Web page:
Gest is a very short and small man, but with cleverness and aggressive surprise attacks, he kills several of his pursuers. He thus gets even more enemies but befriends Eirik Hakonson, the earl of Hladir. After Olav Tryggvason's defeat in the Battle of Svolder, Eirik has become ruler of Norway. The novel tells how Eirik of Hladir, with Gest as adviser, joins up with Cnut the Great to conquer England in 1013.

What strikes me when I read Frost is how Jacobsen manages to create a genuine Viking feel to the story. Jacobsen writes in a variant of Norwegian called Bokmål (Book language), which over the centuries has received strong influence from a lot of foreign languages (German, Danish, Latin, French, English), but despite this influence Norwegian has preserved a large vocabulary based on Old Norse (and Germanic roots). Many more or less forgotten words from the old language have also been vitalized through modern Norwegians translations of Icelandic sagas and old poems. Modern authors thus have a lot of Norse-rooted words at hand when they need to denote and describe old objects, people, customs and actions. Jacobsen knows how to utilize this vocabulary in giving his story a trustworthy Viking tone.

What I dislike in Frost is the author's dealing with religion. When Gest meets Christianity in Norway and later in England, he starts thinking about the Christian faith and wonder if he is going to let himself be baptised. All this musing, however, has to have happened on the background and very much in contrast to his former Old Norse world-view, dominated as this must have been with gods like Odin and Thor and experiences of invisible creatures and forces, such as land-spirits, elves, dwarves, and the Norns that were weaving his fate. This Old Norse way of experiencing life Jacobsen ignores. Which of is too bad.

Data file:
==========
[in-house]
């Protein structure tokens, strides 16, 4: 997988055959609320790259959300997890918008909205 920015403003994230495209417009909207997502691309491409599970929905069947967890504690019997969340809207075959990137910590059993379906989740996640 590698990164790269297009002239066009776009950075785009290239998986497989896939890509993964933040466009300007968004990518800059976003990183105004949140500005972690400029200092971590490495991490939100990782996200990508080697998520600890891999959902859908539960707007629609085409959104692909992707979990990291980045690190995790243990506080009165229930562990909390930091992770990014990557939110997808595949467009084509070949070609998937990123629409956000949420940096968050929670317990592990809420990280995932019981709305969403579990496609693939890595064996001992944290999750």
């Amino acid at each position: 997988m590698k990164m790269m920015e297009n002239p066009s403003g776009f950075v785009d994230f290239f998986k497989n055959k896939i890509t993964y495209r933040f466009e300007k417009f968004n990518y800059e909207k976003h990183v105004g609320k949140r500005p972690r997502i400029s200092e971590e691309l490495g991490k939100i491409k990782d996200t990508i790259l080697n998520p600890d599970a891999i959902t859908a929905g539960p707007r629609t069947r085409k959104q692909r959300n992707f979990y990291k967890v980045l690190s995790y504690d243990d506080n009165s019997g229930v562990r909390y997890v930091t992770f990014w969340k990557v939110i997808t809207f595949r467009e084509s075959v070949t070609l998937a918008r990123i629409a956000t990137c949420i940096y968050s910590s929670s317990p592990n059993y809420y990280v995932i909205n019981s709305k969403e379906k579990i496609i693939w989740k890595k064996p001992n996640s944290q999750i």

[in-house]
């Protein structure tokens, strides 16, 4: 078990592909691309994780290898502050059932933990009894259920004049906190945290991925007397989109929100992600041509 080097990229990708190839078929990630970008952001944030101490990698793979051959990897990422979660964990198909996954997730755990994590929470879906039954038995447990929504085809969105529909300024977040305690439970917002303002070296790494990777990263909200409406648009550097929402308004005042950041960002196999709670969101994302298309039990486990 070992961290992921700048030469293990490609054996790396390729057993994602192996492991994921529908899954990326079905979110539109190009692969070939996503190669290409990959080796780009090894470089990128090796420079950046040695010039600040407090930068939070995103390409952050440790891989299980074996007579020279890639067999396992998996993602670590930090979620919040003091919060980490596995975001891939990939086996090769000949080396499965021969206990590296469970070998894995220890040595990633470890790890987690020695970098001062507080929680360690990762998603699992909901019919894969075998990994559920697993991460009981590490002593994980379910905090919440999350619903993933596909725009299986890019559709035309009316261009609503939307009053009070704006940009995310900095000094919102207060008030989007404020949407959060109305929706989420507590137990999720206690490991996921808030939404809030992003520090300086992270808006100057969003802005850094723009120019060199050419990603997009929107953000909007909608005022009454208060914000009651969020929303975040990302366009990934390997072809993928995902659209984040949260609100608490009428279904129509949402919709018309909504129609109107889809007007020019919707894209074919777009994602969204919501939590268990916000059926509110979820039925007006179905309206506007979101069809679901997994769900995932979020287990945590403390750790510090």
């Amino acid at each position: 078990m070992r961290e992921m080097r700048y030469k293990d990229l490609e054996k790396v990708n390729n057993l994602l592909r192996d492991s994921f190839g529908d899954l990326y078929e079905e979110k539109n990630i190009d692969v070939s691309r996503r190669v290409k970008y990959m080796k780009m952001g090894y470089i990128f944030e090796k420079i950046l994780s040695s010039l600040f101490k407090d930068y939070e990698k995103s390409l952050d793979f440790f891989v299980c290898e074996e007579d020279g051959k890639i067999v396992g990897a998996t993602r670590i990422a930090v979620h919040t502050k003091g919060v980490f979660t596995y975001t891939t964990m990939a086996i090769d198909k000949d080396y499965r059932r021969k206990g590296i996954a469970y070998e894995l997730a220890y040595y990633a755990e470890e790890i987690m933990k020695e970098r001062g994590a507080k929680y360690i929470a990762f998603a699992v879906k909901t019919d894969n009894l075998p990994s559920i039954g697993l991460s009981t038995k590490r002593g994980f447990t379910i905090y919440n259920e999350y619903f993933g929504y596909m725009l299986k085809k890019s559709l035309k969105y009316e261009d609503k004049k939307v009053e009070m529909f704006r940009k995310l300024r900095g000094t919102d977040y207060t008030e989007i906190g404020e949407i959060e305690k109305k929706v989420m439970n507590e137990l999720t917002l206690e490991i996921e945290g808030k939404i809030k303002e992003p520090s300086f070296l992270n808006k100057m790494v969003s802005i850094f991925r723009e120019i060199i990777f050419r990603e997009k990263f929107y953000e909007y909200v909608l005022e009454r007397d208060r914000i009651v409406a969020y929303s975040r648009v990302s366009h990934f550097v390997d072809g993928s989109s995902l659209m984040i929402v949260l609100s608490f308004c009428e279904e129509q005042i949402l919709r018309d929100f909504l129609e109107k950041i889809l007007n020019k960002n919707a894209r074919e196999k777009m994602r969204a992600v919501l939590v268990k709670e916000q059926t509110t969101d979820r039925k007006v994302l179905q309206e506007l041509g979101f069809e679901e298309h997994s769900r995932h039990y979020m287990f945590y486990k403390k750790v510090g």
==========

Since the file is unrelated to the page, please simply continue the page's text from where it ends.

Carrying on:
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Thursday, 29 August 2013

Why give books away for free?

The Lethal Oath (The Viking Series #1)
For some days copies of The Lethal Oath were
 available at Amazon for free.
Two weeks have gone since the period of free copies of The Lethal Oath ended. Afterwards I've been asked why I gave e-books away for free. The short answer to that question is: promotion. However, in a Google+ post one of my friends answered that he had downloaded at least fifty free e-books without reading any of them.

Claiming that the chances of reading a book is  greater when you have paid for it, he wrote: "I think it is because I have so many print books and e-books that I have actually paid for and rewarded the author for their efforts. I think if you pay for something you want to get your money's worth out of it, whereas if you don't pay for it, it doesn't matter if you never read it."

I tend to agree with him. I believe we are more likely to start reading a book we have paid for. But we don't read in order to satisfy the author, but to reassure ourselves that the book we bought was worth the price; that it will give us a good read.

On the other hand: How many free books haven't we read over the years? Books we have got from others, presents, books lent from friends, or at the library, or classics downloaded from the Internet?

Tuesday, 13 August 2013

Special offer: Free e-book

The Lethal Oath (The Viking series #2)


For German readers, click here.
French readers, click here.
British readers, click here.

(The offer will last until Thursday the 15th of August)

The Lethal Oath is the second book in The Viking Series. It's a historical action-adventure novella with Sigve the Awful as the main character. The story is set in Norway in the late Viking Age.

In the novella, Sigve enters into a hot erotic relationship with Ylajali. She is a mysterious thrall girl and the only person who knows the secret of Sigve's sword. She knows the slayer rune, the spell that quickens the sword and gives its wielder superhuman strength.